I have a sickness in that I like to read inordinate amounts of personal finance material. If you too are afflicted with this malady you have no doubt noticed the repetitive nature of some of the themes that us personal finance-types love. That’s because at its base, personal finance really isn’t all that complicated. If you make more than you spend, don’t buy stuff you don’t need, and have a clue about how to invest, you will probably do just fine. One of the all-time favourites of mine in the personal finance blogosphere is the high people get from paying down debt. While most people enjoy seeing their negative balances shoot into the positive range, personal finance-types experience a certain type of unique euphoria when this happens. Naturally, I think I’m probably influenced to some degree by all these articles that I read, so I am finding myself having to fight the urge to pay down my debt.
Why wouldn’t I just give in and join the kill-my-debt-as-fast-as-possible club? Because it just doesn’t make financial sense over the long run. Now before I explain why it doesn’t make sense in my personal situation to focus on paying down my debt, I want to make it perfectly clear that I in no way, shape, or form, suggest spending or investing if you have credit card debt, consumer debt, or basically any debt higher than about 7% interest. The ONLY time I would break that rule is if I had a quickly-growing personal business and was taking out an extremely short-term loan, or possibly if there were some great tax incentives in play. Other than that, consumer debt really sucks and is bad.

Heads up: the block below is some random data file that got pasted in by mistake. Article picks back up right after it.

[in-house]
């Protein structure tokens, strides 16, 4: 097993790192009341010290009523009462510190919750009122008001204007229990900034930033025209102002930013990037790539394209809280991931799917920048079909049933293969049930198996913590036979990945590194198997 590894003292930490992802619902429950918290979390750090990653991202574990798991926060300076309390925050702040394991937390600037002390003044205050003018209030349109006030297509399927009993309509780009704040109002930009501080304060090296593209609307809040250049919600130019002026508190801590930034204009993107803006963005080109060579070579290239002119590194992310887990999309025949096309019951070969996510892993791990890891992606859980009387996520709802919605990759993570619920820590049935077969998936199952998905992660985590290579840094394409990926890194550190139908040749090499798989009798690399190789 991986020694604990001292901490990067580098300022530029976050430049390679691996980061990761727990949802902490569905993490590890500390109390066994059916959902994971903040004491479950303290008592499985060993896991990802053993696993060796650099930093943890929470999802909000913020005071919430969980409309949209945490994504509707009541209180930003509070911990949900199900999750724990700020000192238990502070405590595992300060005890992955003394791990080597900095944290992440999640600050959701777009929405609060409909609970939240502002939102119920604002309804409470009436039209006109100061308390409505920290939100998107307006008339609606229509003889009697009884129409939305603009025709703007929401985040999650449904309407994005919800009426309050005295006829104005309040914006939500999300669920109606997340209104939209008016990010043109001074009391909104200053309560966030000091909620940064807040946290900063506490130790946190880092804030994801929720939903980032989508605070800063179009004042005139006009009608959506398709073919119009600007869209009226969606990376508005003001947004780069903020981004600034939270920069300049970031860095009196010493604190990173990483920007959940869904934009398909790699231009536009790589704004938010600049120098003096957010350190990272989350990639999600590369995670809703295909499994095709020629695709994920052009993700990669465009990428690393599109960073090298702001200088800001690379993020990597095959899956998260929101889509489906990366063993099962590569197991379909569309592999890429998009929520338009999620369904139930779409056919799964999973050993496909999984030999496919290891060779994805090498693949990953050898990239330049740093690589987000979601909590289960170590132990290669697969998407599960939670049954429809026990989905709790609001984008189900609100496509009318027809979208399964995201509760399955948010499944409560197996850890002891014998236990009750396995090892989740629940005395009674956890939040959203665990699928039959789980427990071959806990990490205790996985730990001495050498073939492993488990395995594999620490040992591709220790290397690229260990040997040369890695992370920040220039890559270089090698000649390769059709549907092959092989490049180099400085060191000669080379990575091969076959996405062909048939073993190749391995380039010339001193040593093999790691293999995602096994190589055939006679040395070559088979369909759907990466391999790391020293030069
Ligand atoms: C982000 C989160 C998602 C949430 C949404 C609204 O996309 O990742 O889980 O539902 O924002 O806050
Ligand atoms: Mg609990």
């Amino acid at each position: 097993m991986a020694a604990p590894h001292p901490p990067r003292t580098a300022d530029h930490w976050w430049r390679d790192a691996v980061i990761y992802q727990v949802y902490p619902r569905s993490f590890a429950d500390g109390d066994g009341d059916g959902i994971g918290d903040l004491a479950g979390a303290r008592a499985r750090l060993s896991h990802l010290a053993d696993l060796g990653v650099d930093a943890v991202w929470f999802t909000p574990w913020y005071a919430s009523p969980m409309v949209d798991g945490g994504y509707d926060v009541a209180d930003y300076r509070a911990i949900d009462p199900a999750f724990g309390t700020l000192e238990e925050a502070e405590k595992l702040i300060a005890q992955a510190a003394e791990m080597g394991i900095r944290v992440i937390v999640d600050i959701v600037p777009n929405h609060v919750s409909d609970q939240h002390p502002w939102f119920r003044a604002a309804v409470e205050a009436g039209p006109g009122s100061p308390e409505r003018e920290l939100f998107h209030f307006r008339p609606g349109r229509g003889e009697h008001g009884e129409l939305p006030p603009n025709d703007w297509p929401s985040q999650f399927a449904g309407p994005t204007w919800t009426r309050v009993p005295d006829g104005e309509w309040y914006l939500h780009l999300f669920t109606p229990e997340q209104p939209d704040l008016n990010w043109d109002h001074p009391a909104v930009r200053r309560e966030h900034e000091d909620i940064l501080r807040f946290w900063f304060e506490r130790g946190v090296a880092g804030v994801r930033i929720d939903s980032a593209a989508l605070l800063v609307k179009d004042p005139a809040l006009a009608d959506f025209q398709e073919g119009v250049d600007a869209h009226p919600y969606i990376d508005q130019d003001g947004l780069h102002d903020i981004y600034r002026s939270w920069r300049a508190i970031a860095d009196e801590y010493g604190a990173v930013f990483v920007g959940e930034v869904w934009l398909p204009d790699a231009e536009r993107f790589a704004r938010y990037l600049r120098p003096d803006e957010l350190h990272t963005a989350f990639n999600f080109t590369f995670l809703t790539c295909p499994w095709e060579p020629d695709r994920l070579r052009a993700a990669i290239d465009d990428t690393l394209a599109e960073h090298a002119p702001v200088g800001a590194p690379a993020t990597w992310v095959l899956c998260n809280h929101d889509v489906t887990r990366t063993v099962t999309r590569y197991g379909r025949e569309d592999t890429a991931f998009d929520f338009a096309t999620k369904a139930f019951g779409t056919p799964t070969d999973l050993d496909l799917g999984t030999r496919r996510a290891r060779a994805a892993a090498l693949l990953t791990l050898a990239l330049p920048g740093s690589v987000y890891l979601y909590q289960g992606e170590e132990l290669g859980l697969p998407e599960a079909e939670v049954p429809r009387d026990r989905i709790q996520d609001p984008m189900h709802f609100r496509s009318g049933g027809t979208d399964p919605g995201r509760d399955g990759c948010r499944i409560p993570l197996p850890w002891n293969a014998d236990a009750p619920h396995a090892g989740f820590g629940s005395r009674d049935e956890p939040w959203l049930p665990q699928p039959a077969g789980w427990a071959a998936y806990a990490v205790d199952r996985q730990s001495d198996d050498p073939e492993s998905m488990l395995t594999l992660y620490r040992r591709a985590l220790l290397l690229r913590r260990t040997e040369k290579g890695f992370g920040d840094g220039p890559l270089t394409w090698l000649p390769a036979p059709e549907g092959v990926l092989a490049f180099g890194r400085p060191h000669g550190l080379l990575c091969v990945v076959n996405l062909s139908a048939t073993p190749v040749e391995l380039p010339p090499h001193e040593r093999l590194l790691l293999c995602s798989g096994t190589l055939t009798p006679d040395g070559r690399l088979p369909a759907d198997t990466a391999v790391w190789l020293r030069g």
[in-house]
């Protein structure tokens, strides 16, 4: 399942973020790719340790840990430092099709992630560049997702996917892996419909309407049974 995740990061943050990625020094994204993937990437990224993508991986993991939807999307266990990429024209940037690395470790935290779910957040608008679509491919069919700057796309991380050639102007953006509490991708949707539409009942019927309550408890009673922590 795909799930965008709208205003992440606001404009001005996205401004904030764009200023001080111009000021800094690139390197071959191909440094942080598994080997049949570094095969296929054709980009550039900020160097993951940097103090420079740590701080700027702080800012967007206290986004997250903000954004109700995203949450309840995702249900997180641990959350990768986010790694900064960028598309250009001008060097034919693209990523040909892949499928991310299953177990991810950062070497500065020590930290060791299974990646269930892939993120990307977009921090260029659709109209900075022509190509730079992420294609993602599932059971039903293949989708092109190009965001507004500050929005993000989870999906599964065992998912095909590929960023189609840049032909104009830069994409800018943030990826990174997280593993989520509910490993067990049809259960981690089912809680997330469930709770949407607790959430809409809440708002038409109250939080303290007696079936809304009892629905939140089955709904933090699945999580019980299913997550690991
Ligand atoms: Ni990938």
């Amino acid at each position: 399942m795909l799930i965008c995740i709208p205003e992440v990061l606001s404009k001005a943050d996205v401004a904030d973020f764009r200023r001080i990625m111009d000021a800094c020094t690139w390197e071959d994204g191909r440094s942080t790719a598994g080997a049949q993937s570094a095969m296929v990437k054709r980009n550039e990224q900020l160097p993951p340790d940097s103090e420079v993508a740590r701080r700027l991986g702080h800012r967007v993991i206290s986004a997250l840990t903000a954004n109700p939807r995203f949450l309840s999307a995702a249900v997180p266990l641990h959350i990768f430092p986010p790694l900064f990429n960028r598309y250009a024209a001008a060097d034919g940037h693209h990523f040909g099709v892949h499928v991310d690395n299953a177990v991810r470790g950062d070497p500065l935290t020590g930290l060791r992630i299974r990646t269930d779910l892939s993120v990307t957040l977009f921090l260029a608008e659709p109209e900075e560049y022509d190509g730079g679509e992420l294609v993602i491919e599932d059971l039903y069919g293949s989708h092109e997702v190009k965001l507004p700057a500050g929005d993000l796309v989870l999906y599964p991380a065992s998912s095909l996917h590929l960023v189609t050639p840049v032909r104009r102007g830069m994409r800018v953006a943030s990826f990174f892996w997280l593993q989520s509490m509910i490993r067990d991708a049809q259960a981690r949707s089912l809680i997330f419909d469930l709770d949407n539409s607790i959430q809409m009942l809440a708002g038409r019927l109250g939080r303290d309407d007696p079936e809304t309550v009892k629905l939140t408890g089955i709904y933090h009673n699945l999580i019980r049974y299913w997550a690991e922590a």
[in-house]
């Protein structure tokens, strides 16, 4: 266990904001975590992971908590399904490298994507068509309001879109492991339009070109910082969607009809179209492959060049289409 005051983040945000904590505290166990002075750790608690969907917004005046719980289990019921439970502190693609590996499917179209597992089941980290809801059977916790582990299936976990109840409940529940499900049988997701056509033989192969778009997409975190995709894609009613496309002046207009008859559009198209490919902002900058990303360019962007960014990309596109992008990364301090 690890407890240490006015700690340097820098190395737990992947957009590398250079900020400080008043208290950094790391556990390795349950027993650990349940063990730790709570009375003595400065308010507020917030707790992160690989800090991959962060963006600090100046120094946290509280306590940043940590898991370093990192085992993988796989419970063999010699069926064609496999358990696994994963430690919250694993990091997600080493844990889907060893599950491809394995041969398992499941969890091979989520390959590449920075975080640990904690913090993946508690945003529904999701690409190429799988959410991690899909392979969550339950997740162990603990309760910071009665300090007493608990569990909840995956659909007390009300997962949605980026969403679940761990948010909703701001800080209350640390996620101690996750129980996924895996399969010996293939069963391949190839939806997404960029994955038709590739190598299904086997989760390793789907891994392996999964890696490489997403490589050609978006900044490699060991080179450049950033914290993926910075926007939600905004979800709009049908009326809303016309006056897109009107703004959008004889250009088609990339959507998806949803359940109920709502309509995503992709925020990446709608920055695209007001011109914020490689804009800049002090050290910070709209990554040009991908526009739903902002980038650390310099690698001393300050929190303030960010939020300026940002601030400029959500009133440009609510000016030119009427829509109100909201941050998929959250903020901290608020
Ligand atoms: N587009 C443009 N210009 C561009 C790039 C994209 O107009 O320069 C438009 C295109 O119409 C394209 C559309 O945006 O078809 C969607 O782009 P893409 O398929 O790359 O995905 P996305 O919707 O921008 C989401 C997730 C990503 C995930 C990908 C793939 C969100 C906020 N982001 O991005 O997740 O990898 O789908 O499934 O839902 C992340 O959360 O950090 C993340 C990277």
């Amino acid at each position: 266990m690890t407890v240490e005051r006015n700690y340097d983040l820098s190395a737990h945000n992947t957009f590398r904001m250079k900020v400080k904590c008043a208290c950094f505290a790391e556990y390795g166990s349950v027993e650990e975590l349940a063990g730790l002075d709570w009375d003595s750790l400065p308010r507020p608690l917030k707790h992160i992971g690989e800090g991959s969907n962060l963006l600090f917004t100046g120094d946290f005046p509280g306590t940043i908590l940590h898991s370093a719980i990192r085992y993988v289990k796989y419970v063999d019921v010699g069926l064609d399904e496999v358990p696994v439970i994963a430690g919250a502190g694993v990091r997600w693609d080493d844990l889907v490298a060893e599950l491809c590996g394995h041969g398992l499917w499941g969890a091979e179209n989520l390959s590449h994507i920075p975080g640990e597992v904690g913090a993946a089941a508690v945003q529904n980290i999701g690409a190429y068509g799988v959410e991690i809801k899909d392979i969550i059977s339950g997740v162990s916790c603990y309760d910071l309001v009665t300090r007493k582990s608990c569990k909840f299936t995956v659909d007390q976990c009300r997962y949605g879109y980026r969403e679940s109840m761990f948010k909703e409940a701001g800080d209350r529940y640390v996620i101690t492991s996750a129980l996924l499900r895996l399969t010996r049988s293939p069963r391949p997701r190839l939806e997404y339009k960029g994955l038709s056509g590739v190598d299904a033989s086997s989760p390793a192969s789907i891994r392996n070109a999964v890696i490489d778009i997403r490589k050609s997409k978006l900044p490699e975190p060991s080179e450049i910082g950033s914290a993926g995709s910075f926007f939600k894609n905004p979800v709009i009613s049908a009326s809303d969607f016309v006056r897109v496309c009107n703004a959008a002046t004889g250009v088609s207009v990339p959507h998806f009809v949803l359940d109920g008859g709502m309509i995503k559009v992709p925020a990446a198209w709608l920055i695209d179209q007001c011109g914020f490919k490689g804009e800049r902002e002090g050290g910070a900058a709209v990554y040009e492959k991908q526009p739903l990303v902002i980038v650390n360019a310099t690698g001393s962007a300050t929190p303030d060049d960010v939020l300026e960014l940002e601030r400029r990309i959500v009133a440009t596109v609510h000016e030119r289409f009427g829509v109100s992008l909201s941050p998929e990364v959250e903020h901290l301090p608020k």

Forget About Debt! (Not Your Dad’s PF Message)
Ok, so now that we have made that clear, I want to explain why I am focusing on building our internet side business, as well as contributing to my TFSA, and RRSP accounts as opposed to putting every extra cent I can into my debt. My debts right now consist of a mortgage that is at a 3.6% interest rate (and is much smaller than most mortgages due to my geographical location), a $15,000 car loan at 2.9% (I know, I will burn in personal finance hell for this. It will probably be run by the CEOs of credit card companies), and a $10,000 personal loan at 4.9% that we are using purely to fund our business pursuits. I have no student loan debt, but if I did I would probably be ignoring that too (paying down a minimum). Surely with all these loans and the fact I rarely think about paying any of them down (although I do think about quickly combining some of them with a small Borrowell loan) I am not fit to contribute to a personal finance blog you might be thinking. You might think that, but you would be wrong.
The Bogeyman of the PF World
The reason you would be wrong is that you have likely fallen into the all-too-common psychological trap of allowing your debt to control you. Remember that money is just a tool, and that owing money isn’t really a problem as long as you have assets that are growing every day. With the long investment time horizon that I have I am very comfortable with having 100% exposure in equities. As you are all probably fully aware of at this point, I am a huge fan of passive investing in the stock market. If I can attain merely average results in the stock market, minus a very small percentage in commissions and fees I should easily be able to hit an 8% rate of return. If you don’t believe the sky is falling, I think 9% is much more likely, and 10% is not as crazy as most people think (the average return of the stock market for the last 200+ years has been 10.4%), as long as you know that your money can be left alone for at least 20 years, but I’ll stick with 8% so I can keep my personal finance blogger card. If we agree that my money can earn 8% a year in a registered savings account, then by basic math any pay down of debt that is less than 8% is not a great investment.